• Sense making is enhanced by clear communications.
  • 11. Cross-Cultural Communications, Negotiations and the Global Selling Process, Part I
    • Information Variables -
      • Sense Giving :
        • Involves how effectively the individual attempts to communicate the necessary information that allows the other party or parties to make sense of his or her position in the sales negotiation.
        • When any of the negotiating parties withhold information, then it becomes more difficult to assign appropriate meaning to the extended offer.
        • Clear cross-cultural communication must occur to effectively give meaning to the recipient of the conveyed information.
        • Remember that communication involves both verbal and non-verbal components.
  • 12. Cross-Cultural Communications, Negotiations and the Global Selling Process, Part I
    • Practical Suggestions for Improving the Sales Negotiation Process:
      • James Sebenius at Harvard suggests that it is important for the party entering the negotiation process to ascertain:
        • Who the real players are in the negotiation.
        • Who has the authority to make the necessary decisions.
  • 13. Cross-Cultural Communications, Negotiations and the Global Selling Process, Part I
    • Practical Suggestions for Improving the Sales Negotiation Process:
      • Herbig and Kramer (1992) present a series of Dos and Don’ts for cross-cultural negotiations:
        • Do:
          • Be well prepared
          • Specify clear objectives
          • Develop personal relationships
          • Have informal meetings in the beginning
          • Carefully follow protocol
          • Understand national sensitivities
          • Assess opponent’s flexibility and obstacles
          • Understand decision-making process
          • Pin down details
  • 14. Cross-Cultural Communications, Negotiations and the Global Selling Process, Part I
    • Practical Suggestions for Improving the Sales Negotiation Process:
      • Herbig and Kramer (1992) present a series of Dos and Don’ts for cross-cultural negotiations:
        • Don’t:
          • Look at everything from your own definition of rational
          • Press a point others cannot accept
          • Look at things from a narrow self interest
          • Ask for sensitive concessions or compromises
          • Stick to your agenda if opponent has different priorities
          • Use confusing jargon
          • Skip authority levels when middle management is needed
          • Ask for an impossible decision
          • Differ with your own team members in public
          • Stake out extreme positions – remain consistent
  • 15. Cross-Cultural Communications, Negotiations and the Global Selling Process, Part I
    • Steps of the Global Selling Process:
      • Finding Customers
      • Preparing
      • Relationship Building
      • Product Offering
      • Offer Clarification
      • Securing the Purchase
      • Maintaining the Relationship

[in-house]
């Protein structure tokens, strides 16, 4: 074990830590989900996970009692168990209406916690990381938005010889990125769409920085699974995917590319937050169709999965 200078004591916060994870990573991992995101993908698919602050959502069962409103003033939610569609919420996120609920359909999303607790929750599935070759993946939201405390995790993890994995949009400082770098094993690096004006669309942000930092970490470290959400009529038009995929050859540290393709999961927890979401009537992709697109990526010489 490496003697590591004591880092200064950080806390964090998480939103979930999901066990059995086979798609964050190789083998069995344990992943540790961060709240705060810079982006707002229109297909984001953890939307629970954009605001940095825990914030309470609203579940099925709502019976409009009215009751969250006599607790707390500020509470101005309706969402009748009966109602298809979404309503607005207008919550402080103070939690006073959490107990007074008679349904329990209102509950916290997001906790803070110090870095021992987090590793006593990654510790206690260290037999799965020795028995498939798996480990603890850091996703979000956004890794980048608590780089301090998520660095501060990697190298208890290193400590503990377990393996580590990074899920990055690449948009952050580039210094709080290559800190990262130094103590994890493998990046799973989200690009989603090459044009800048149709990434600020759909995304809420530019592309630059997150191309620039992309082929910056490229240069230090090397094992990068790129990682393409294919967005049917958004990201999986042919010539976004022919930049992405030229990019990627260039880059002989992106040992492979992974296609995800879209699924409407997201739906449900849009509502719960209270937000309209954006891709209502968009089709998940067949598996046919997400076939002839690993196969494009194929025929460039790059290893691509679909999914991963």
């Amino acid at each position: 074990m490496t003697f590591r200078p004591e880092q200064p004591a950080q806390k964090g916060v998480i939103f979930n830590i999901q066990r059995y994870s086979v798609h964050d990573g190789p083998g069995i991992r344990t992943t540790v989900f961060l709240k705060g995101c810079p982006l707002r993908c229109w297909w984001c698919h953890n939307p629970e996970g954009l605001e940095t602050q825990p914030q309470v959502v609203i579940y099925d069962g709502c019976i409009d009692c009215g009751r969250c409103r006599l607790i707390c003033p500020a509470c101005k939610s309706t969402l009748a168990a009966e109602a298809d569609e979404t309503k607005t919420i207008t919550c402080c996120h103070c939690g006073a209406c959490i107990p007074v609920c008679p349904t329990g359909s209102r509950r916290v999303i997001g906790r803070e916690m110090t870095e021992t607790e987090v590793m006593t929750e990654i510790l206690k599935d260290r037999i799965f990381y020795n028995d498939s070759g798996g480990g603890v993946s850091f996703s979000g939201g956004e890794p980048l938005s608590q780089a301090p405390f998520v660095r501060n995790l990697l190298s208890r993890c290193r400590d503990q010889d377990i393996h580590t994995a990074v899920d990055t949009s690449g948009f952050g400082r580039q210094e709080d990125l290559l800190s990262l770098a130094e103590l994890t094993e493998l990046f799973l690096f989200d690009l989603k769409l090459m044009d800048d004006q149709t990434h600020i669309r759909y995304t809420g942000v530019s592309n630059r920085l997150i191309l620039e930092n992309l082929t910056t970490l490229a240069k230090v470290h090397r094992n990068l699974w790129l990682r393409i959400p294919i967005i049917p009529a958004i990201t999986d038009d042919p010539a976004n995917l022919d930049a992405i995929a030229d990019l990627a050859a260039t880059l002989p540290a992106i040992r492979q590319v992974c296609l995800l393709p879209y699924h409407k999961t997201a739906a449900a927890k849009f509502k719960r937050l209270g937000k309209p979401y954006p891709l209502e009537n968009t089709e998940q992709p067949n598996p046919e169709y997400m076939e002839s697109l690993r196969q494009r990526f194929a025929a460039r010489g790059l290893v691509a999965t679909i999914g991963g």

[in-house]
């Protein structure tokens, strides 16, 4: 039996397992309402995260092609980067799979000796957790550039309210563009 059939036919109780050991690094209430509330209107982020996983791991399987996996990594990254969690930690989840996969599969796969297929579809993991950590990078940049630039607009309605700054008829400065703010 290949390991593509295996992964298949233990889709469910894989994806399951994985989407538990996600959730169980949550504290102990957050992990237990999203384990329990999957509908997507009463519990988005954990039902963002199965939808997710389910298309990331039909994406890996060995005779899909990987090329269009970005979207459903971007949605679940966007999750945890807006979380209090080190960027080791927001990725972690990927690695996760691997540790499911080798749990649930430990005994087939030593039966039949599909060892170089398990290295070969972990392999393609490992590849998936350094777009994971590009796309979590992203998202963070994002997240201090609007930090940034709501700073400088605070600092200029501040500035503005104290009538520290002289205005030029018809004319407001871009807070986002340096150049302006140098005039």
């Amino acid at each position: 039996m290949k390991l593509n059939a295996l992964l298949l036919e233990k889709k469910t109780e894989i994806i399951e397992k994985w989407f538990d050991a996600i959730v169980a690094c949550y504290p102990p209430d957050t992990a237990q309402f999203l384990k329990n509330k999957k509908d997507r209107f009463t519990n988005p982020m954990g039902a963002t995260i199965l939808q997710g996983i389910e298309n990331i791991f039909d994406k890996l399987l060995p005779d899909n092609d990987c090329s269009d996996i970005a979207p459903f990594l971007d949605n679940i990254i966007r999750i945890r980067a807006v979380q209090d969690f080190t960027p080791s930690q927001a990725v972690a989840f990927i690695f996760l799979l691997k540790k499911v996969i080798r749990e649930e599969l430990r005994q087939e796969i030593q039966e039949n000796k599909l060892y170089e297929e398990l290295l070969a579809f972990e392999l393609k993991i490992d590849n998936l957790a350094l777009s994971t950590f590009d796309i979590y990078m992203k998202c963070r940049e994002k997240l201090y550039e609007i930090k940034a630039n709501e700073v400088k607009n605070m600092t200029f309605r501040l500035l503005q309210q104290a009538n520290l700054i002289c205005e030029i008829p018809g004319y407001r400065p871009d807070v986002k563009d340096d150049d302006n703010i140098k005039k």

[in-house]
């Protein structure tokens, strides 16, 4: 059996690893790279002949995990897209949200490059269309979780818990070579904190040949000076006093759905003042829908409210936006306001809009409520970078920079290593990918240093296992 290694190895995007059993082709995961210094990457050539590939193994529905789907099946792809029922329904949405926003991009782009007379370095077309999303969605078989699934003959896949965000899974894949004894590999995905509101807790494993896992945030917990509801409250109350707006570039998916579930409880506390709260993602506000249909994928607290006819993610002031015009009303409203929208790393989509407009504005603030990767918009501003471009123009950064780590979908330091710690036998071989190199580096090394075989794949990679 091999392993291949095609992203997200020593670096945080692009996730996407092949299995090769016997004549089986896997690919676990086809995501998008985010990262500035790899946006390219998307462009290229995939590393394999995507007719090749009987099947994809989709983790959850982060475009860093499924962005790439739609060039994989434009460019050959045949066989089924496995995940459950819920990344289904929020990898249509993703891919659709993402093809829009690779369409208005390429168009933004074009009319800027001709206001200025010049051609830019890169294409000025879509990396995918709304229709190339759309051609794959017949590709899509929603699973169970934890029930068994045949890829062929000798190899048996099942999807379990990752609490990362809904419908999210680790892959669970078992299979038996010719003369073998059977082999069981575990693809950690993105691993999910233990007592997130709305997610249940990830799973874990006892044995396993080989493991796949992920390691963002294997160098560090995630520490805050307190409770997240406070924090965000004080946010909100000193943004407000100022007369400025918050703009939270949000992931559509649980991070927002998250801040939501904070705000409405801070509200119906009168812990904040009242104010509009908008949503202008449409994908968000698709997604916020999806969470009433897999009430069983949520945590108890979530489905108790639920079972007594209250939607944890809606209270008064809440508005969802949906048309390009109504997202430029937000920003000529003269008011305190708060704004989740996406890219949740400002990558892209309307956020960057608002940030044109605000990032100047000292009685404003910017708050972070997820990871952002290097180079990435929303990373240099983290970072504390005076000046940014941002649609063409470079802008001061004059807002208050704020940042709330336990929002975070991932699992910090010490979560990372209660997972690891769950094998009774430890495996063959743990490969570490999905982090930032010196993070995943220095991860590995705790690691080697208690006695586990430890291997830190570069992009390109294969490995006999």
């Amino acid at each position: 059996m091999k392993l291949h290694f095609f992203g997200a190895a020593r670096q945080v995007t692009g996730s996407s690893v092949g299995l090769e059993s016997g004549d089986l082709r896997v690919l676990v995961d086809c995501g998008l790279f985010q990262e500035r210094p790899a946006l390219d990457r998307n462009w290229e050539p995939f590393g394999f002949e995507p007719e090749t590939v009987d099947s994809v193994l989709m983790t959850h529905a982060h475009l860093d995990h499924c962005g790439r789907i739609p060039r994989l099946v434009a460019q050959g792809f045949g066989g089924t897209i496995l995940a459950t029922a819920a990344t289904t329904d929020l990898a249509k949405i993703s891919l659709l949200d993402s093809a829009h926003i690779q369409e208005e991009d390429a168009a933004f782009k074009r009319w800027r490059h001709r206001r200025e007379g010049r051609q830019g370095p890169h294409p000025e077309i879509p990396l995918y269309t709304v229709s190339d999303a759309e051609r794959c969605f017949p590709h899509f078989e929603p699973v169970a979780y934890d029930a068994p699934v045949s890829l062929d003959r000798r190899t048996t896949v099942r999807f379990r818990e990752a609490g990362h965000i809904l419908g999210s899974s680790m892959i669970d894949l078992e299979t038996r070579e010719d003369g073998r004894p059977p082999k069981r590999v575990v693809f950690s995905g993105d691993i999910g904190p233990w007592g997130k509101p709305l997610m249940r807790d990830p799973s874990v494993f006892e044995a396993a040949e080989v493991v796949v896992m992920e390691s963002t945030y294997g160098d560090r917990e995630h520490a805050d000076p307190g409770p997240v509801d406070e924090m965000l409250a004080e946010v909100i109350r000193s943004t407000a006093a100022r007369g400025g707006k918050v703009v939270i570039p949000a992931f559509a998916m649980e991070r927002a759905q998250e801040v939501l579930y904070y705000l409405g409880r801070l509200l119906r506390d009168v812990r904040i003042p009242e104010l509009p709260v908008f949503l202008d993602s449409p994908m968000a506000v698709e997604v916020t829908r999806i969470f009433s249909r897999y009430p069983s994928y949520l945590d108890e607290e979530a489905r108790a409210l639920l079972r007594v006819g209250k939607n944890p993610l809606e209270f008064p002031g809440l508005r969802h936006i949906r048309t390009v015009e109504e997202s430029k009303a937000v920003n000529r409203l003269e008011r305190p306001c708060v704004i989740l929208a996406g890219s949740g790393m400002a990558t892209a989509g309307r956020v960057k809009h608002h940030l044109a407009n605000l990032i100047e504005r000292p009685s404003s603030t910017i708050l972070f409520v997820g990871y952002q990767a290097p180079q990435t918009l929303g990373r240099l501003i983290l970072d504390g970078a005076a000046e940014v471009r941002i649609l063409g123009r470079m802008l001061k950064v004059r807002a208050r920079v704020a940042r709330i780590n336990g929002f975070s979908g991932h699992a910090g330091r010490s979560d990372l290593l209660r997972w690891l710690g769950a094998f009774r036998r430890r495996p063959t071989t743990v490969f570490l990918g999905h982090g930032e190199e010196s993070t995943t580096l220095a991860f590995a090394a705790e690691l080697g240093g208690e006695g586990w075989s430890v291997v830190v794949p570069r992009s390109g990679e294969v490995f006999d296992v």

• 16. Cross-Cultural Communications, Negotiations and the Global Selling Process, Part I
    • Step 1 – Finding Customers:
      • Involves identifying sales prospects and insuring that these potential clients are worthy of additional effort to convert from prospects to customers.
      • Depending upon the industry and local custom, global salespersons may devote a portion of their workday to searching for and contacting new customers.
  • 17. Cross-Cultural Communications, Negotiations and the Global Selling Process, Part I
    • Step 1 – Finding Customers:
      • Methods that can be employed to locate potential customers include:
        • Customer Recommendations
        • Centers of Influence
        • Lists
        • Publications
        • Referrals
        • Advertising Generated
  • 18. Cross-Cultural Communications, Negotiations and the Global Selling Process, Part I
    • Step 1 – Finding Customers:
      • Methods that can be employed to qualify potential customers include:
        • Money
        • Authority
        • Need
        • Fit
  • 19. Cross-Cultural Communications, Negotiations and the Global Selling Process, Part I
    • Step 2 – Preparing:
      • Successful salespersons spend significant time preparing for meetings with potential customers.
      • During the preparation stage, the salesperson can gain information from:
        • Existing company files
        • Customer relationship management (CRM) software
        • The potential customer’s web site
        • Commercial sources (e.g., magazines, newspapers)
  • 20. Cross-Cultural Communications, Negotiations and the Global Selling Process, Part I
    • Step 2 – Preparing:
      • Before meeting with the prospect, the salesperson should insure that he or she can correctly pronounce the prospect’s name.
      • Other information about the prospect, such as hobbies, interests, and likes/dislikes, also makes getting acquainted easier and may shed light upon the type of gift the prospect would value.
      • The salesperson should also anticipate the types of products the prospect will need and how these products will satisfy those needs.
      • Formal presentations should be compiled, using professional software or transparencies as dictated by technology and culture.